Civil War Cavalry Women

Evening Sun Photo by Brett Berwager A confederate Cavalry soldier rides with his bayonet after the 11 o'clock reenactment Saturday morning.

Women Who Served in the Civil War Cavalry

It is impossible to state with any certainty how many women served as cavalry soldiers in the Union and Confederate armies. The cavalry was considered more glamorous than infantry and artillery, but females who made it in the cavalry had to be excellent horsewomen, in addition to their other soldierly duties. Stories [Read More ...]

Women of Antietam


Female Soldiers and Nurses at Antietam

Fought on September 17, 1862, the Battle of Antietam was the first battle to occur on northern soil, and it is the bloodiest single-day battle in American history, with a combined tally of dead, wounded and missing at 22,717. Also known as the Battle of Sharpsburg, it took place near Sharpsburg, Maryland and Antietam [Read More ...]

Civil War Women Soldiers


Women Who Fought in the Civil War

They were determined to fight, no matter the cost. They dressed in men's clothing and assumed masculine names; bound their breasts; rubbed dirt on their faces to simulate whiskers; learned to talk, walk, chew and smoke like men; and hid in every conceivable way that they were female. They were soldiers in the [Read More ...]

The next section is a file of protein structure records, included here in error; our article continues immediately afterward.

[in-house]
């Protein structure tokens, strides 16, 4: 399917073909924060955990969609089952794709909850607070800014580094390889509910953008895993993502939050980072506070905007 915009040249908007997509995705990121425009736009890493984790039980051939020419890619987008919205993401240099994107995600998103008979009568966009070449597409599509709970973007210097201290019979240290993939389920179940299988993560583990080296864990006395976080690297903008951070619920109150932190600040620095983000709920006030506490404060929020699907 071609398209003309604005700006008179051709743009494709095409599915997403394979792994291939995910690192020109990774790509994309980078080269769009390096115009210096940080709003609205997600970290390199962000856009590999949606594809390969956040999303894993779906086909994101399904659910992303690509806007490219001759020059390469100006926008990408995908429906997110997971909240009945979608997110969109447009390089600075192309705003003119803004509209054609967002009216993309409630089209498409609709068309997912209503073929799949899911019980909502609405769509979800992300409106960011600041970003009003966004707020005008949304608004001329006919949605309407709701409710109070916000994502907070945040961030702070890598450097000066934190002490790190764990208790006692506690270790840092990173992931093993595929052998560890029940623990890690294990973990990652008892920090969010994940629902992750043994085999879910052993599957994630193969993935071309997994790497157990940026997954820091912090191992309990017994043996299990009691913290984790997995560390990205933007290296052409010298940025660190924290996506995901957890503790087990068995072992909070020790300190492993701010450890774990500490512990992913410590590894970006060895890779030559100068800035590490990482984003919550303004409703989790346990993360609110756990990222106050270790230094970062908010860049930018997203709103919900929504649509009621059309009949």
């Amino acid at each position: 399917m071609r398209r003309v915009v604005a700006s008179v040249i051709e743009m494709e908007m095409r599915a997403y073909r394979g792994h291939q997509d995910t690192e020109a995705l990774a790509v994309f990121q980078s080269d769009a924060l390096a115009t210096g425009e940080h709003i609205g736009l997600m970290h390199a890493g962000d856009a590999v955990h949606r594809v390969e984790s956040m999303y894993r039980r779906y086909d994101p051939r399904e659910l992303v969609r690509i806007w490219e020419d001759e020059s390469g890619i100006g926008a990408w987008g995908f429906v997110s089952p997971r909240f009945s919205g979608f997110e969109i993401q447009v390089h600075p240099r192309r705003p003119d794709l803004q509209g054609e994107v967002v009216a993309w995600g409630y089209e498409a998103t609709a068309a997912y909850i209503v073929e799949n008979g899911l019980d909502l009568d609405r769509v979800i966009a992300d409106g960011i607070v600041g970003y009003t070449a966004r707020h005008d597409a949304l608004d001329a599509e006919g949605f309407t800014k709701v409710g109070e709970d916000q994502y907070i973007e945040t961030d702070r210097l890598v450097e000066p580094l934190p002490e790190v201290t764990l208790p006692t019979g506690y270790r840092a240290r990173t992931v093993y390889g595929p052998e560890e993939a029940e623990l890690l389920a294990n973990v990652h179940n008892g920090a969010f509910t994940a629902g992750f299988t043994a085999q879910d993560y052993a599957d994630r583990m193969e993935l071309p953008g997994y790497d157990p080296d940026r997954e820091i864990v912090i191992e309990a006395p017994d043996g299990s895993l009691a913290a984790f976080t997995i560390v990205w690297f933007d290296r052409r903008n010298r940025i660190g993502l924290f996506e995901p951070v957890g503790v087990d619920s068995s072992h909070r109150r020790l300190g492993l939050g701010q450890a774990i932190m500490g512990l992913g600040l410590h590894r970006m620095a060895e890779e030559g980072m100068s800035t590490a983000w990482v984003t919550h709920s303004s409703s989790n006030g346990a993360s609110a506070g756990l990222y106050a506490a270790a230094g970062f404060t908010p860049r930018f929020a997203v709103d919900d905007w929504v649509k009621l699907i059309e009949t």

Sarah Rosetta Wakeman


Woman Soldier in the Civil War

Sarah Rosetta Wakeman disguised herself as a man in order to fight for the Union in the Civil War. The letters she wrote home were preserved by her family, but were not made public for nearly a century because they were stored in the attic of one of her relatives.

Wakeman, most often referred [Read More ...]

Loreta Janeta Velazquez


Female Soldier Disguised as a Man

Loreta Janeta Velazquez was born into an aristocratic Cuban family in Havana in 1842. Her father was a Spanish government official who owned plantations in Mexico and Cuba. As a young girl, Loreta developed an admiration for Joan of Arc, and expressed a desire to emulate her deeds and to make a name for [Read More ...]

Jane Short


Female Soldier in the Union Army

Despite being injured at the Battle of Shiloh in 1862, Jane Short was not discovered as a woman until she became ill a few months later. After her discharge, she reenlisted and served until August 1864.

Image: Battle of Shiloh by Thure de Thulstrup

Many women who disguised themselves as men and enlisted during [Read More ...]